Cover photograph by Francesca Bisio, MD, PhD
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Severe fever with thrombocytopenia syndrome (SFTS) is caused by a tick-borne virus that is now endemic in eastern China. The authors investigated whether another emerging pathogen, Candidatus Rickettsia tarasevichiae (CRT), might be identified alone or as a co-infection in patients hospitalized with SFTS. Differentiation of CRT from SFTS is important because the former can be treated with antibiotics.
The effect of physician diagnostic variability on accuracy at a population level depends on the prevalence of diagnoses. This study estimates how diagnostic variability affects accuracy from the perspective of a U.S. woman aged 50 to 59 years having breast biopsy. It finds that, based on interpretation of a single slide, the likelihood that a diagnosis of atypia or DCIS would be verified by a reference consensus diagnosis is low.
Depression is common. Current practice is to treat depression after it develops, but some clinicians believe that it can be prevented. These researchers developed a way to predict which persons are likely to develop depression, and they conducted a cluster randomized trial to determine whether a program to prevent depression in adults worked.
Ranking interventions is an appealing feature of network meta-analysis. The authors of this analysis evaluated the extent of uncertainty in intervention rankings from network meta-analysis and found a substantial degree of imprecision. They advise authors and readers to interpret such rankings with caution.
Network meta-analysis compares many treatment options for the same condition and may be useful for developing clinical practice guidelines. This cumulative network meta-analysis compared treatment recommendations for firstline medical therapy for primary open angle-glaucoma from major updates of American Academy of Ophthalmology guidelines with evidence available at the time.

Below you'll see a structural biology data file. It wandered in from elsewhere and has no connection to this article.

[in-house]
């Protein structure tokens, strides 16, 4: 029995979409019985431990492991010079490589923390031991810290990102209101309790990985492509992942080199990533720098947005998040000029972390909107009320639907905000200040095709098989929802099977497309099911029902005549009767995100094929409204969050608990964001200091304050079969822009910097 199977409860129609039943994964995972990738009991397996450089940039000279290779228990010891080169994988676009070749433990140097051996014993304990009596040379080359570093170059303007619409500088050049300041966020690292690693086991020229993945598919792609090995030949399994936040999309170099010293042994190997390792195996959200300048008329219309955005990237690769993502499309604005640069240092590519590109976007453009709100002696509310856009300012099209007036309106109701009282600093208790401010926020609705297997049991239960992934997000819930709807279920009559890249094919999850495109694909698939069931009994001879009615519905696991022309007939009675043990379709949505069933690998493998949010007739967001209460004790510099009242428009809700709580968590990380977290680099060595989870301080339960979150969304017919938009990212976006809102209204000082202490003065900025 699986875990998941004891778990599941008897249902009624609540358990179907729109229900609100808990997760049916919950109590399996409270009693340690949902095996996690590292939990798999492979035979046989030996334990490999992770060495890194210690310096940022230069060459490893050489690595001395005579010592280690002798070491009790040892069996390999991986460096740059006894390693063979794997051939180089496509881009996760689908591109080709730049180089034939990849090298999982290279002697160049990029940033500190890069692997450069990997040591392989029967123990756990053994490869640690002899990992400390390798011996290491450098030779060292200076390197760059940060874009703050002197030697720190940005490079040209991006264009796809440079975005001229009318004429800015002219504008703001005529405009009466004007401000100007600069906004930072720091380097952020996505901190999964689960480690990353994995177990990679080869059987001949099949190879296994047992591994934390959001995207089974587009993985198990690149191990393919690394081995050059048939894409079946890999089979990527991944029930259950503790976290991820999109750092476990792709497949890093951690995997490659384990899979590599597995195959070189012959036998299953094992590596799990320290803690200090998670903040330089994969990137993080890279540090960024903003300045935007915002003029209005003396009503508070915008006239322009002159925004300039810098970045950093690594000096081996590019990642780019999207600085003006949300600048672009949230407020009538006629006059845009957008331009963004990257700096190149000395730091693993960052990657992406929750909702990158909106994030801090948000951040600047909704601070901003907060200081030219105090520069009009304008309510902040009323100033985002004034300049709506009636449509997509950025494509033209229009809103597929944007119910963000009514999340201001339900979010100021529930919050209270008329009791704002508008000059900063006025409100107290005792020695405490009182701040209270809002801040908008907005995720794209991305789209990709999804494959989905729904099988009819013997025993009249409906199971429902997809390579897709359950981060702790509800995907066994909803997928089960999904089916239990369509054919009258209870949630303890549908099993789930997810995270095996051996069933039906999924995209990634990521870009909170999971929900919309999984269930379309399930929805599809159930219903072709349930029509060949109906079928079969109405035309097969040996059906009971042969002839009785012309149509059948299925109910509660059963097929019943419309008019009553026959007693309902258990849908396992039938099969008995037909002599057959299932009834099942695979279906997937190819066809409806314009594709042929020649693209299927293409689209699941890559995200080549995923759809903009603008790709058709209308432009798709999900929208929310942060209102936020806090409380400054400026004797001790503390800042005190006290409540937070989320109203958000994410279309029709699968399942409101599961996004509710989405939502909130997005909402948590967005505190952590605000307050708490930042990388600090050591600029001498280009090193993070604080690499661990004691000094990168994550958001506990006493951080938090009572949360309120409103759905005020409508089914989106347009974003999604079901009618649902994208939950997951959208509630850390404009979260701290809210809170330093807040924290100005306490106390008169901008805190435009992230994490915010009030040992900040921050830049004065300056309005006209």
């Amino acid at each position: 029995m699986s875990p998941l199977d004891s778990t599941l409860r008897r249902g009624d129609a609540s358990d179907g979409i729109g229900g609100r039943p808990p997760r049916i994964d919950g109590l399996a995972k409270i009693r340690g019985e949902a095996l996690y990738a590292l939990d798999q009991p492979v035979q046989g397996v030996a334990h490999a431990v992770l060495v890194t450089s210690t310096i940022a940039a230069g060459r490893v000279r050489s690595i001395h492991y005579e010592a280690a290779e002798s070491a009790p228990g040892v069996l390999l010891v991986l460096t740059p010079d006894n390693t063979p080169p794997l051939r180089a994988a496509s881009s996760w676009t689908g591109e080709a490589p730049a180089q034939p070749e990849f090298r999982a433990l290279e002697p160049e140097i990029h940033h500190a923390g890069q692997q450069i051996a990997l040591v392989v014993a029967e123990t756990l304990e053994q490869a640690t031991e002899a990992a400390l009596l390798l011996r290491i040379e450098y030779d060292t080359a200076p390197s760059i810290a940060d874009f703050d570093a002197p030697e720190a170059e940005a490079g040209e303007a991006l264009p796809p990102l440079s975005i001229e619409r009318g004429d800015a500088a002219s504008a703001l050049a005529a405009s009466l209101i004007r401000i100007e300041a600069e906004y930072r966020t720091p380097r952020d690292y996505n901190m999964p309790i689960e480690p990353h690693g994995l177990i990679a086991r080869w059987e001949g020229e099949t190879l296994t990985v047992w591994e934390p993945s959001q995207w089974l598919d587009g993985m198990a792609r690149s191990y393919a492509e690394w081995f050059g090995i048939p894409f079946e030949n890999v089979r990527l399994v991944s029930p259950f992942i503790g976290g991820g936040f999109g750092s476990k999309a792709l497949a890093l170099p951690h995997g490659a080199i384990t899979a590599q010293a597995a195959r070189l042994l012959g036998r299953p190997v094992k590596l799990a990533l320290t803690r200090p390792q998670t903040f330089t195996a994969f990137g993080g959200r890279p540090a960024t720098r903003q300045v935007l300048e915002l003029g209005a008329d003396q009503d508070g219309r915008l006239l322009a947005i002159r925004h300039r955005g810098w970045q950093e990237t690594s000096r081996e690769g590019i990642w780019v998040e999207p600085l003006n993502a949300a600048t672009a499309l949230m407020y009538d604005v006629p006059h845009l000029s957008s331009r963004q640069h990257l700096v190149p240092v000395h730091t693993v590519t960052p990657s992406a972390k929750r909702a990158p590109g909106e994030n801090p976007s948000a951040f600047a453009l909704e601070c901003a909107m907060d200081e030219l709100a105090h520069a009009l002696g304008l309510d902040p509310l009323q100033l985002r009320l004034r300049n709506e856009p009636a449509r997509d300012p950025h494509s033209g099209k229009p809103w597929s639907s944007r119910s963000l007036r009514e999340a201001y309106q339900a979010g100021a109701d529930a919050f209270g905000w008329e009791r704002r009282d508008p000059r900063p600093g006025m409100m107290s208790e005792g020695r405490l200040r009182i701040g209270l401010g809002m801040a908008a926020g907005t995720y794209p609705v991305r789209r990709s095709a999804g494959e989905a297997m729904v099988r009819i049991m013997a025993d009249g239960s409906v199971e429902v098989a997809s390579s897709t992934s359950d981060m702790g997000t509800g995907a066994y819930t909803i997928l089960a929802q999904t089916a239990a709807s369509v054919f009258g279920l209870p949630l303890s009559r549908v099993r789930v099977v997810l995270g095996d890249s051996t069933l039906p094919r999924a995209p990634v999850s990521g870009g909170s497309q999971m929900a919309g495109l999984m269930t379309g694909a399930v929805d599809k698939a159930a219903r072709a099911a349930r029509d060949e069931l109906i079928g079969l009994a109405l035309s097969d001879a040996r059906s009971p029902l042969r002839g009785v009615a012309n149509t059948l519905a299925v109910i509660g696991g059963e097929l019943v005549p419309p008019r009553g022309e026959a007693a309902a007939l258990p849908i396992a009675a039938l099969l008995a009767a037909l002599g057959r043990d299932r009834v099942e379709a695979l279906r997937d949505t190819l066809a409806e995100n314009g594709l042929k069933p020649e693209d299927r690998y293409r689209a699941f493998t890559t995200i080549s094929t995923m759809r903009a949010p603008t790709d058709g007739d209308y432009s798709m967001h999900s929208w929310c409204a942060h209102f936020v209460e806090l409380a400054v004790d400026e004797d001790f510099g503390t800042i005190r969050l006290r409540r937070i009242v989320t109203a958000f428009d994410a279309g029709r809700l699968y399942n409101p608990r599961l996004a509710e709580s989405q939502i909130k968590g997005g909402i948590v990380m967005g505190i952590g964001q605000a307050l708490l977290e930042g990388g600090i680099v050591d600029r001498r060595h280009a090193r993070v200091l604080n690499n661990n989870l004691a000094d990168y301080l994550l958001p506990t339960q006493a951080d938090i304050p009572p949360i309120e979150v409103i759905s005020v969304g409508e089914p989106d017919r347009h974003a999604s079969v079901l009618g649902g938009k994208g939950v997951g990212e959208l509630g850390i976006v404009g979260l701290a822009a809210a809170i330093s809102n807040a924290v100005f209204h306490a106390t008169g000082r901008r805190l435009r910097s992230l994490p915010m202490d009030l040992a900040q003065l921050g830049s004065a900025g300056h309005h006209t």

The 2013 lipid guidelines from the American College of Cardiology and the American Heart Association recommend that statin therapy be guided by cardiovascular risk rather than by a specific low-density lipoprotein cholesterol level or target. The authors discuss the guidelines and other recent evidence to support adoption of benefit-based, tailored treatment.
The U.S. Alcohol and Tobacco Tax and Trade Bureau recently approved a formulation of powdered alcohol for sale. The authors discuss the paucity of data on product safety, potential harms on an individual and public health basis, and how local advocacy led to a ban of its sale and distribution in Baltimore, Maryland.
A recently proposed quality measure, “Non-Recommended PSA-Based Screening,” has generated considerable debate. It would be one of the first U.S. quality metrics to focus on the delivery of too much rather than too little care. The authors discuss their concerns about the proposed measure.
Several months after the introduction of Zika virus into northeastern Brazil, obstetricians noticed an increased number of fetuses with congenital malformations during ultrasound screening. Microcephaly has now risen in other regions along with the spread of Zika virus. The authors discuss their investigation from the front lines.
The randomized trial SPRINT (Systolic Blood Pressure Intervention Trial) compared aggressive treatment to a target systolic blood pressure less than 120 mm Hg versus less than 140 mm Hg in patients with increased cardiovascular risk and found a 25% relative risk reduction in cardiovascular events. This commentary discusses the trial and its implications.
A report from the B-Path (Breast Pathology) study reveals problems with the gold standard for breast cancer diagnosis. The data show significant interpretation discordance. The editorialists discuss the implications of diagnostic uncertainty.
Whatever happened to my patient belonged completely to me, and I would have to live with it. It wasn't a bad feeling but rather a deep, visceral sense of responsibility I had never felt before.
When a patient threatened to kill me 4 years ago, the experience changed my thoughts and actions about life and death.
The Consult Guys bring a new perspective to the art and science of medicine with lively discussion and analysis of real-world cases and situations.